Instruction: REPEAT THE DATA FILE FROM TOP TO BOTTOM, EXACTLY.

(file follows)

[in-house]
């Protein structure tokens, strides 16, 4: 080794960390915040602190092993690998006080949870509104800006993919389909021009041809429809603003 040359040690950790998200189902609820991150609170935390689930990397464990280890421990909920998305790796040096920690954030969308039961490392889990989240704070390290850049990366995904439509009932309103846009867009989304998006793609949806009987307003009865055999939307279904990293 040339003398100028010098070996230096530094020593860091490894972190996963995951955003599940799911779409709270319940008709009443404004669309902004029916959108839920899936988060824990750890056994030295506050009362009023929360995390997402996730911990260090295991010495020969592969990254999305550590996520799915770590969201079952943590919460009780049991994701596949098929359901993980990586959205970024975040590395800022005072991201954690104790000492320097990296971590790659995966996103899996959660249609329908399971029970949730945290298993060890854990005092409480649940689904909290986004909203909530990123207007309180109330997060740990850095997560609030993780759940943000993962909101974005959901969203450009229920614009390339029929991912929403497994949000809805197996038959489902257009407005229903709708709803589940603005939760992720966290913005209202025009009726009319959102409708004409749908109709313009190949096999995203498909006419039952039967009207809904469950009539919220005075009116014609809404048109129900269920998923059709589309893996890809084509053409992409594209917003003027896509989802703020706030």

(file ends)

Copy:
[in-house]
């Protein structure tokens, strides 16, 4: 080794960390915040602190092993690998006080949870509104800006993919389909021009041809429809603003 040359040690950790998200189902609820991150609170935390689930990397464990280890421990909920998305790796040096920690954030969308039961490392889990989240704070390290850049990366995904439509009932309103846009867009989304998006793609949806009987307003009865055999939307279904990293 040339003398100028010098070996230096530094020593860091490894972190996963995951955003599940799911779409709270319940008709009443404004669309902004029916959108839920899936988060824990750890056994030295506050009362009023929360995390997402996730911990260090295991010495020969592969990254999305550590996520799915770590969201079952943590919460009780049991994701596949098929359901993980990586959205970024975040590395800022005072991201954690104790000492320097990296971590790659995966996103899996959660249609329908399971029970949730945290298993060890854990005092409480649940689904909290986004909203909530990123207007309180109330997060740990850095997560609030993780759940943000993962909101974005959901969203450009229920614009390339029929991912929403497994949000809805197996038959489902257009407005229903709708709803589940603005939760992720966290913005209202025009009726009319959102409708004409749908109709313009190949096999995203498909006419039952039967009207809904469950009539919220005075009116014609809404048109129900269920998923059709589309893996890809084509053409992409594209917003003027896509989802703020706030």